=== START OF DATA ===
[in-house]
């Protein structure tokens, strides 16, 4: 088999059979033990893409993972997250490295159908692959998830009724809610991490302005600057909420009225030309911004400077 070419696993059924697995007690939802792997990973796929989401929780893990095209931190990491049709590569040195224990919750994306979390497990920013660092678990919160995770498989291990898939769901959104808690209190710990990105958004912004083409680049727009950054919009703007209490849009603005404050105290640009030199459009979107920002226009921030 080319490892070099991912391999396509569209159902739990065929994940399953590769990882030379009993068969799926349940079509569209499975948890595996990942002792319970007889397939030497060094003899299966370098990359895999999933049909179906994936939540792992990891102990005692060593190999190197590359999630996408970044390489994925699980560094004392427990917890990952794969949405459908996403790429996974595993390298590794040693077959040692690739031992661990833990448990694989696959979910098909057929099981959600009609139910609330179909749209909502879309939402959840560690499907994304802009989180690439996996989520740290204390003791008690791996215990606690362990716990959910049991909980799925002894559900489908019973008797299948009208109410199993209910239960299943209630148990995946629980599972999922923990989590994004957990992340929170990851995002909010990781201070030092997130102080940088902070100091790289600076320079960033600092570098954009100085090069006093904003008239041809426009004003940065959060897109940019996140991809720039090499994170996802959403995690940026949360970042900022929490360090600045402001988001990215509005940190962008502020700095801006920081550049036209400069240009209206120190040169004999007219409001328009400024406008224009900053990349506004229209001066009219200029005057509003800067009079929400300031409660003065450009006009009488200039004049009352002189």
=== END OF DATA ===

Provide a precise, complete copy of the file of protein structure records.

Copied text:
[in-house]
């Protein structure tokens, strides 16, 4: 088999059979033990893409993972997250490295159908692959998830009724809610991490302005600057909420009225030309911004400077 070419696993059924697995007690939802792997990973796929989401929780893990095209931190990491049709590569040195224990919750994306979390497990920013660092678990919160995770498989291990898939769901959104808690209190710990990105958004912004083409680049727009950054919009703007209490849009603005404050105290640009030199459009979107920002226009921030 080319490892070099991912391999396509569209159902739990065929994940399953590769990882030379009993068969799926349940079509569209499975948890595996990942002792319970007889397939030497060094003899299966370098990359895999999933049909179906994936939540792992990891102990005692060593190999190197590359999630996408970044390489994925699980560094004392427990917890990952794969949405459908996403790429996974595993390298590794040693077959040692690739031992661990833990448990694989696959979910098909057929099981959600009609139910609330179909749209909502879309939402959840560690499907994304802009989180690439996996989520740290204390003791008690791996215990606690362990716990959910049991909980799925002894559900489908019973008797299948009208109410199993209910239960299943209630148990995946629980599972999922923990989590994004957990992340929170990851995002909010990781201070030092997130102080940088902070100091790289600076320079960033600092570098954009100085090069006093904003008239041809426009004003940065959060897109940019996140991809720039090499994170996802959403995690940026949360970042900022929490360090600045402001988001990215509005940190962008502020700095801006920081550049036209400069240009209206120190040169004999007219409001328009400024406008224009900053990349506004229209001066009219200029005057509003800067009079929400300031409660003065450009006009009488200039004049009352002189």